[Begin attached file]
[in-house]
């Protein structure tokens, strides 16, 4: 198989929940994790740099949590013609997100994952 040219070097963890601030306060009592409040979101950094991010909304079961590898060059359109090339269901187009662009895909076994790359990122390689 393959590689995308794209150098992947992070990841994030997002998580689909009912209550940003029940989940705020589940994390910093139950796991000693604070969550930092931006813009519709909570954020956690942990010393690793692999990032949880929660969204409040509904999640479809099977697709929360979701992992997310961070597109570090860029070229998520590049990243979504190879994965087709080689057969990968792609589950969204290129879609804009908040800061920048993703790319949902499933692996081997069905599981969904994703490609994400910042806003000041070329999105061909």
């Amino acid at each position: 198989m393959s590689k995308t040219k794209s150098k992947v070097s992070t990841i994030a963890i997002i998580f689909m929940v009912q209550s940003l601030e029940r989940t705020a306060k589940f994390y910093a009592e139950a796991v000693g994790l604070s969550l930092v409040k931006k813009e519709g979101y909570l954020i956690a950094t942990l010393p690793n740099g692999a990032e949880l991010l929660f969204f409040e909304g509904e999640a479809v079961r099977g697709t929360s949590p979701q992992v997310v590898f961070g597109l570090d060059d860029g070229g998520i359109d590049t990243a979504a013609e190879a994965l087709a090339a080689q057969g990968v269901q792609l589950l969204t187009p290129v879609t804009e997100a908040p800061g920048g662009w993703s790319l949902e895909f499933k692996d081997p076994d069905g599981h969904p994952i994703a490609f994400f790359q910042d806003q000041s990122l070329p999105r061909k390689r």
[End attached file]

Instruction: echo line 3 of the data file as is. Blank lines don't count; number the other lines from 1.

């Amino acid at each position: 198989m393959s590689k995308t040219k794209s150098k992947v070097s992070t990841i994030a963890i997002i998580f689909m929940v009912q209550s940003l601030e029940r989940t705020a306060k589940f994390y910093a009592e139950a796991v000693g994790l604070s969550l930092v409040k931006k813009e519709g979101y909570l954020i956690a950094t942990l010393p690793n740099g692999a990032e949880l991010l929660f969204f409040e909304g509904e999640a479809v079961r099977g697709t929360s949590p979701q992992v997310v590898f961070g597109l570090d060059d860029g070229g998520i359109d590049t990243a979504a013609e190879a994965l087709a090339a080689q057969g990968v269901q792609l589950l969204t187009p290129v879609t804009e997100a908040p800061g920048g662009w993703s790319l949902e895909f499933k692996d081997p076994d069905g599981h969904p994952i994703a490609f994400f790359q910042d806003q000041s990122l070329p999105r061909k390689r």